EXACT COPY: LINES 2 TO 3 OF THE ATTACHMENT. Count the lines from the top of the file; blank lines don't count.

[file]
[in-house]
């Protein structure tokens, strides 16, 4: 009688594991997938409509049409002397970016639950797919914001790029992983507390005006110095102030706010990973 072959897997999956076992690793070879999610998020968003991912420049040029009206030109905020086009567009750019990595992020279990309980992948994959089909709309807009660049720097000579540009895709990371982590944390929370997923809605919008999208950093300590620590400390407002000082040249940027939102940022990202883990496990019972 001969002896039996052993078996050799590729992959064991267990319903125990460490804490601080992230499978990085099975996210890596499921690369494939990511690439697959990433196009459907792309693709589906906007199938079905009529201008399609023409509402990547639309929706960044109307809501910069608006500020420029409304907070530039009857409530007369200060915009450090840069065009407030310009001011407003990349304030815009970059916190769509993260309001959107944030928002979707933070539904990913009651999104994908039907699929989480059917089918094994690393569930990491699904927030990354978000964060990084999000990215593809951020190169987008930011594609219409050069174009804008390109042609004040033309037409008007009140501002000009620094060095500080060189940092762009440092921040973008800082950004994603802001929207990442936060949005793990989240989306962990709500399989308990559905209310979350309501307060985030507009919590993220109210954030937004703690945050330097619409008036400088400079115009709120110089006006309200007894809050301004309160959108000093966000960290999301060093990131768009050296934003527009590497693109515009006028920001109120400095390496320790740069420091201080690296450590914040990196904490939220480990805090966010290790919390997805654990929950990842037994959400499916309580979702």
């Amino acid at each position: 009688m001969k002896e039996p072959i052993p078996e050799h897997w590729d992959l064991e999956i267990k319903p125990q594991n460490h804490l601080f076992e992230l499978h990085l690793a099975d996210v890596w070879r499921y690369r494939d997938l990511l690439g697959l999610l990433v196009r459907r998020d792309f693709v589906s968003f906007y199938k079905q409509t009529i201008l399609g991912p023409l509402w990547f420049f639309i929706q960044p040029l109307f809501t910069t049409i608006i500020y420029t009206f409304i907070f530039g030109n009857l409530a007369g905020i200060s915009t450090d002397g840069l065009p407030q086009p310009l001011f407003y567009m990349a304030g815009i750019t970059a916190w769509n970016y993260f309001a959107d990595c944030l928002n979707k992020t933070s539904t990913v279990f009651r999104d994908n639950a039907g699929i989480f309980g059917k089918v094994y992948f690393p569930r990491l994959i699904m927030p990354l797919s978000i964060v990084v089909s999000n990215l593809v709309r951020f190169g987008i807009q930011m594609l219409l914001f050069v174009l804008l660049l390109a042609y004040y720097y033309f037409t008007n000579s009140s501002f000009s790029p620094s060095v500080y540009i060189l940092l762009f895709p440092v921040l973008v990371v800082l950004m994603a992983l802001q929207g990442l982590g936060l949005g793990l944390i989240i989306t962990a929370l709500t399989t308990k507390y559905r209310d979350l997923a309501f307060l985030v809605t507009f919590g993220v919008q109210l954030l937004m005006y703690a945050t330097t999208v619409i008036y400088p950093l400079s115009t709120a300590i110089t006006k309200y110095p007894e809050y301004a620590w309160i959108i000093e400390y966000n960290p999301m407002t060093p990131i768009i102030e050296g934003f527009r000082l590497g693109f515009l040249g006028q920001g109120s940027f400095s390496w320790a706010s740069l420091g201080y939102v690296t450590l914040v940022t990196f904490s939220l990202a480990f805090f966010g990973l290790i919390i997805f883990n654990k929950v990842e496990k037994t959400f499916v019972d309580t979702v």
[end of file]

């Protein structure tokens, strides 16, 4: 009688594991997938409509049409002397970016639950797919914001790029992983507390005006110095102030706010990973 072959897997999956076992690793070879999610998020968003991912420049040029009206030109905020086009567009750019990595992020279990309980992948994959089909709309807009660049720097000579540009895709990371982590944390929370997923809605919008999208950093300590620590400390407002000082040249940027939102940022990202883990496990019972 001969002896039996052993078996050799590729992959064991267990319903125990460490804490601080992230499978990085099975996210890596499921690369494939990511690439697959990433196009459907792309693709589906906007199938079905009529201008399609023409509402990547639309929706960044109307809501910069608006500020420029409304907070530039009857409530007369200060915009450090840069065009407030310009001011407003990349304030815009970059916190769509993260309001959107944030928002979707933070539904990913009651999104994908039907699929989480059917089918094994690393569930990491699904927030990354978000964060990084999000990215593809951020190169987008930011594609219409050069174009804008390109042609004040033309037409008007009140501002000009620094060095500080060189940092762009440092921040973008800082950004994603802001929207990442936060949005793990989240989306962990709500399989308990559905209310979350309501307060985030507009919590993220109210954030937004703690945050330097619409008036400088400079115009709120110089006006309200007894809050301004309160959108000093966000960290999301060093990131768009050296934003527009590497693109515009006028920001109120400095390496320790740069420091201080690296450590914040990196904490939220480990805090966010290790919390997805654990929950990842037994959400499916309580979702």
């Amino acid at each position: 009688m001969k002896e039996p072959i052993p078996e050799h897997w590729d992959l064991e999956i267990k319903p125990q594991n460490h804490l601080f076992e992230l499978h990085l690793a099975d996210v890596w070879r499921y690369r494939d997938l990511l690439g697959l999610l990433v196009r459907r998020d792309f693709v589906s968003f906007y199938k079905q409509t009529i201008l399609g991912p023409l509402w990547f420049f639309i929706q960044p040029l109307f809501t910069t049409i608006i500020y420029t009206f409304i907070f530039g030109n009857l409530a007369g905020i200060s915009t450090d002397g840069l065009p407030q086009p310009l001011f407003y567009m990349a304030g815009i750019t970059a916190w769509n970016y993260f309001a959107d990595c944030l928002n979707k992020t933070s539904t990913v279990f009651r999104d994908n639950a039907g699929i989480f309980g059917k089918v094994y992948f690393p569930r990491l994959i699904m927030p990354l797919s978000i964060v990084v089909s999000n990215l593809v709309r951020f190169g987008i807009q930011m594609l219409l914001f050069v174009l804008l660049l390109a042609y004040y720097y033309f037409t008007n000579s009140s501002f000009s790029p620094s060095v500080y540009i060189l940092l762009f895709p440092v921040l973008v990371v800082l950004m994603a992983l802001q929207g990442l982590g936060l949005g793990l944390i989240i989306t962990a929370l709500t399989t308990k507390y559905r209310d979350l997923a309501f307060l985030v809605t507009f919590g993220v919008q109210l954030l937004m005006y703690a945050t330097t999208v619409i008036y400088p950093l400079s115009t709120a300590i110089t006006k309200y110095p007894e809050y301004a620590w309160i959108i000093e400390y966000n960290p999301m407002t060093p990131i768009i102030e050296g934003f527009r000082l590497g693109f515009l040249g006028q920001g109120s940027f400095s390496w320790a706010s740069l420091g201080y939102v690296t450590l914040v940022t990196f904490s939220l990202a480990f805090f966010g990973l290790i919390i997805f883990n654990k929950v990842e496990k037994t959400f499916v019972d309580t979702v």